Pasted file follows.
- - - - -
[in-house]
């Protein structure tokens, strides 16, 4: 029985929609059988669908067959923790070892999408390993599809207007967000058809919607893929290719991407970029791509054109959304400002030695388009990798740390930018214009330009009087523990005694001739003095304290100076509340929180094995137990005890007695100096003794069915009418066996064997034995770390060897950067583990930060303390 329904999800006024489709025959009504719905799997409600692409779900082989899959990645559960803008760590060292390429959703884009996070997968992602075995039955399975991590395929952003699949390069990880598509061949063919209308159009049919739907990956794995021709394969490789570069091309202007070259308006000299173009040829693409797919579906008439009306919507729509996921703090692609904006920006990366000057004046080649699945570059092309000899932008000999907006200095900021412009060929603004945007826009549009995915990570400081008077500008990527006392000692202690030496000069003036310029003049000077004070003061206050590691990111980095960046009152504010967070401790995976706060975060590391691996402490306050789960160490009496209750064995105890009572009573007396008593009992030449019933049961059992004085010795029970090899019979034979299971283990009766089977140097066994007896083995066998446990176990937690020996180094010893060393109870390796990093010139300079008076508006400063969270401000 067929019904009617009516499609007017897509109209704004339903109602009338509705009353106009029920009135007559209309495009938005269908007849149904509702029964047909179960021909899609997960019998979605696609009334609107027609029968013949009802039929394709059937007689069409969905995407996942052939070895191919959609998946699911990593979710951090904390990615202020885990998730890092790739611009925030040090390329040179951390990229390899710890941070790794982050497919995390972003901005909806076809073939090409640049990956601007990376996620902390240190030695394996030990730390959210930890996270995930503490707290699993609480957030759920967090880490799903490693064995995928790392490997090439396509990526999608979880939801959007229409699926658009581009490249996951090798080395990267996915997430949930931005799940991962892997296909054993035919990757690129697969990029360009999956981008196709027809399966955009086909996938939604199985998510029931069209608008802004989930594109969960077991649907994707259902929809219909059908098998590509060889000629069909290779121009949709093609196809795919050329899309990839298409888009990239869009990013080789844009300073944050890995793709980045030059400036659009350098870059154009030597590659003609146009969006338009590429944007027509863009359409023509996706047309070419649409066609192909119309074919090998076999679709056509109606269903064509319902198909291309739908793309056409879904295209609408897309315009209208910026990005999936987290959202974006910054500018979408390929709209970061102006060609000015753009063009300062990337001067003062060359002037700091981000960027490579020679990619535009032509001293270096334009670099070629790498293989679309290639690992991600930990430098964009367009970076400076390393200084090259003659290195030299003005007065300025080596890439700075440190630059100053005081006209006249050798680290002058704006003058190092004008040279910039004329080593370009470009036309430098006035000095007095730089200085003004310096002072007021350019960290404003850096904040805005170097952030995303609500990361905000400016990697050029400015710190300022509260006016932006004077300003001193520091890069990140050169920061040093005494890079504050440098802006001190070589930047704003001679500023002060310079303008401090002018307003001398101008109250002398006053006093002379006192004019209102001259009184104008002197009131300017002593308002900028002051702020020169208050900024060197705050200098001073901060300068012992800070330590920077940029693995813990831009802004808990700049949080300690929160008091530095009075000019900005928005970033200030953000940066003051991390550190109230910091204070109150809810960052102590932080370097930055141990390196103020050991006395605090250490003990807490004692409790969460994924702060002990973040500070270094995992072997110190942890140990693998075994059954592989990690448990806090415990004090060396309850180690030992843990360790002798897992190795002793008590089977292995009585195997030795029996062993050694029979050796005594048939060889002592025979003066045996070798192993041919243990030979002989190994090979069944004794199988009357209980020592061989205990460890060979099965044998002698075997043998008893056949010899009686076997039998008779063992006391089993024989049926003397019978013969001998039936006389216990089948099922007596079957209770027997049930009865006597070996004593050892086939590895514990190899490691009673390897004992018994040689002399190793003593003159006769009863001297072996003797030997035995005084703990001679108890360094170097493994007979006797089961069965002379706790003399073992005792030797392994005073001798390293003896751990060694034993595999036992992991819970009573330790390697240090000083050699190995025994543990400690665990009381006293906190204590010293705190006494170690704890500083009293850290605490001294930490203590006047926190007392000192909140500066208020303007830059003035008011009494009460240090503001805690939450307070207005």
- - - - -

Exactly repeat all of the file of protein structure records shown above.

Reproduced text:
[in-house]
């Protein structure tokens, strides 16, 4: 029985929609059988669908067959923790070892999408390993599809207007967000058809919607893929290719991407970029791509054109959304400002030695388009990798740390930018214009330009009087523990005694001739003095304290100076509340929180094995137990005890007695100096003794069915009418066996064997034995770390060897950067583990930060303390 329904999800006024489709025959009504719905799997409600692409779900082989899959990645559960803008760590060292390429959703884009996070997968992602075995039955399975991590395929952003699949390069990880598509061949063919209308159009049919739907990956794995021709394969490789570069091309202007070259308006000299173009040829693409797919579906008439009306919507729509996921703090692609904006920006990366000057004046080649699945570059092309000899932008000999907006200095900021412009060929603004945007826009549009995915990570400081008077500008990527006392000692202690030496000069003036310029003049000077004070003061206050590691990111980095960046009152504010967070401790995976706060975060590391691996402490306050789960160490009496209750064995105890009572009573007396008593009992030449019933049961059992004085010795029970090899019979034979299971283990009766089977140097066994007896083995066998446990176990937690020996180094010893060393109870390796990093010139300079008076508006400063969270401000 067929019904009617009516499609007017897509109209704004339903109602009338509705009353106009029920009135007559209309495009938005269908007849149904509702029964047909179960021909899609997960019998979605696609009334609107027609029968013949009802039929394709059937007689069409969905995407996942052939070895191919959609998946699911990593979710951090904390990615202020885990998730890092790739611009925030040090390329040179951390990229390899710890941070790794982050497919995390972003901005909806076809073939090409640049990956601007990376996620902390240190030695394996030990730390959210930890996270995930503490707290699993609480957030759920967090880490799903490693064995995928790392490997090439396509990526999608979880939801959007229409699926658009581009490249996951090798080395990267996915997430949930931005799940991962892997296909054993035919990757690129697969990029360009999956981008196709027809399966955009086909996938939604199985998510029931069209608008802004989930594109969960077991649907994707259902929809219909059908098998590509060889000629069909290779121009949709093609196809795919050329899309990839298409888009990239869009990013080789844009300073944050890995793709980045030059400036659009350098870059154009030597590659003609146009969006338009590429944007027509863009359409023509996706047309070419649409066609192909119309074919090998076999679709056509109606269903064509319902198909291309739908793309056409879904295209609408897309315009209208910026990005999936987290959202974006910054500018979408390929709209970061102006060609000015753009063009300062990337001067003062060359002037700091981000960027490579020679990619535009032509001293270096334009670099070629790498293989679309290639690992991600930990430098964009367009970076400076390393200084090259003659290195030299003005007065300025080596890439700075440190630059100053005081006209006249050798680290002058704006003058190092004008040279910039004329080593370009470009036309430098006035000095007095730089200085003004310096002072007021350019960290404003850096904040805005170097952030995303609500990361905000400016990697050029400015710190300022509260006016932006004077300003001193520091890069990140050169920061040093005494890079504050440098802006001190070589930047704003001679500023002060310079303008401090002018307003001398101008109250002398006053006093002379006192004019209102001259009184104008002197009131300017002593308002900028002051702020020169208050900024060197705050200098001073901060300068012992800070330590920077940029693995813990831009802004808990700049949080300690929160008091530095009075000019900005928005970033200030953000940066003051991390550190109230910091204070109150809810960052102590932080370097930055141990390196103020050991006395605090250490003990807490004692409790969460994924702060002990973040500070270094995992072997110190942890140990693998075994059954592989990690448990806090415990004090060396309850180690030992843990360790002798897992190795002793008590089977292995009585195997030795029996062993050694029979050796005594048939060889002592025979003066045996070798192993041919243990030979002989190994090979069944004794199988009357209980020592061989205990460890060979099965044998002698075997043998008893056949010899009686076997039998008779063992006391089993024989049926003397019978013969001998039936006389216990089948099922007596079957209770027997049930009865006597070996004593050892086939590895514990190899490691009673390897004992018994040689002399190793003593003159006769009863001297072996003797030997035995005084703990001679108890360094170097493994007979006797089961069965002379706790003399073992005792030797392994005073001798390293003896751990060694034993595999036992992991819970009573330790390697240090000083050699190995025994543990400690665990009381006293906190204590010293705190006494170690704890500083009293850290605490001294930490203590006047926190007392000192909140500066208020303007830059003035008011009494009460240090503001805690939450307070207005």